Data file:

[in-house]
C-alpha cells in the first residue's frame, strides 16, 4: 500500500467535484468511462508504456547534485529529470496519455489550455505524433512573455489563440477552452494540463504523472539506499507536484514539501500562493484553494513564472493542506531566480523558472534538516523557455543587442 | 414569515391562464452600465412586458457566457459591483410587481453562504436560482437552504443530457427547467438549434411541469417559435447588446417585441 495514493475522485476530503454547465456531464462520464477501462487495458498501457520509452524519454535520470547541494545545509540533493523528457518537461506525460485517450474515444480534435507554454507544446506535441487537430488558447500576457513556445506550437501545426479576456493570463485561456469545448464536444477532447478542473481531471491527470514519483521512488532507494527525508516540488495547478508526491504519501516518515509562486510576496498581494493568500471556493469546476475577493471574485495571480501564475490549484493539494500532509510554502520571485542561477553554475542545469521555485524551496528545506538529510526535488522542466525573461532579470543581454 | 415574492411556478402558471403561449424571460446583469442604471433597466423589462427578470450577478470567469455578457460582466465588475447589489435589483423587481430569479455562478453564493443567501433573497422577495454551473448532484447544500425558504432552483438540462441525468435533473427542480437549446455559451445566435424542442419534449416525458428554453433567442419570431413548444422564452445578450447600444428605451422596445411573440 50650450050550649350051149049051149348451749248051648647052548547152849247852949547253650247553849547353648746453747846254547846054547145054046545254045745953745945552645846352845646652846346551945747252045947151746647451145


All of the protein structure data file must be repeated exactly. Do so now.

[in-house]
C-alpha cells in the first residue's frame, strides 16, 4: 500500500467535484468511462508504456547534485529529470496519455489550455505524433512573455489563440477552452494540463504523472539506499507536484514539501500562493484553494513564472493542506531566480523558472534538516523557455543587442 | 414569515391562464452600465412586458457566457459591483410587481453562504436560482437552504443530457427547467438549434411541469417559435447588446417585441 495514493475522485476530503454547465456531464462520464477501462487495458498501457520509452524519454535520470547541494545545509540533493523528457518537461506525460485517450474515444480534435507554454507544446506535441487537430488558447500576457513556445506550437501545426479576456493570463485561456469545448464536444477532447478542473481531471491527470514519483521512488532507494527525508516540488495547478508526491504519501516518515509562486510576496498581494493568500471556493469546476475577493471574485495571480501564475490549484493539494500532509510554502520571485542561477553554475542545469521555485524551496528545506538529510526535488522542466525573461532579470543581454 | 415574492411556478402558471403561449424571460446583469442604471433597466423589462427578470450577478470567469455578457460582466465588475447589489435589483423587481430569479455562478453564493443567501433573497422577495454551473448532484447544500425558504432552483438540462441525468435533473427542480437549446455559451445566435424542442419534449416525458428554453433567442419570431413548444422564452445578450447600444428605451422596445411573440 50650450050550649350051149049051149348451749248051648647052548547152849247852949547253650247553849547353648746453747846254547846054547145054046545254045745953745945552645846352845646652846346551945747252045947151746647451145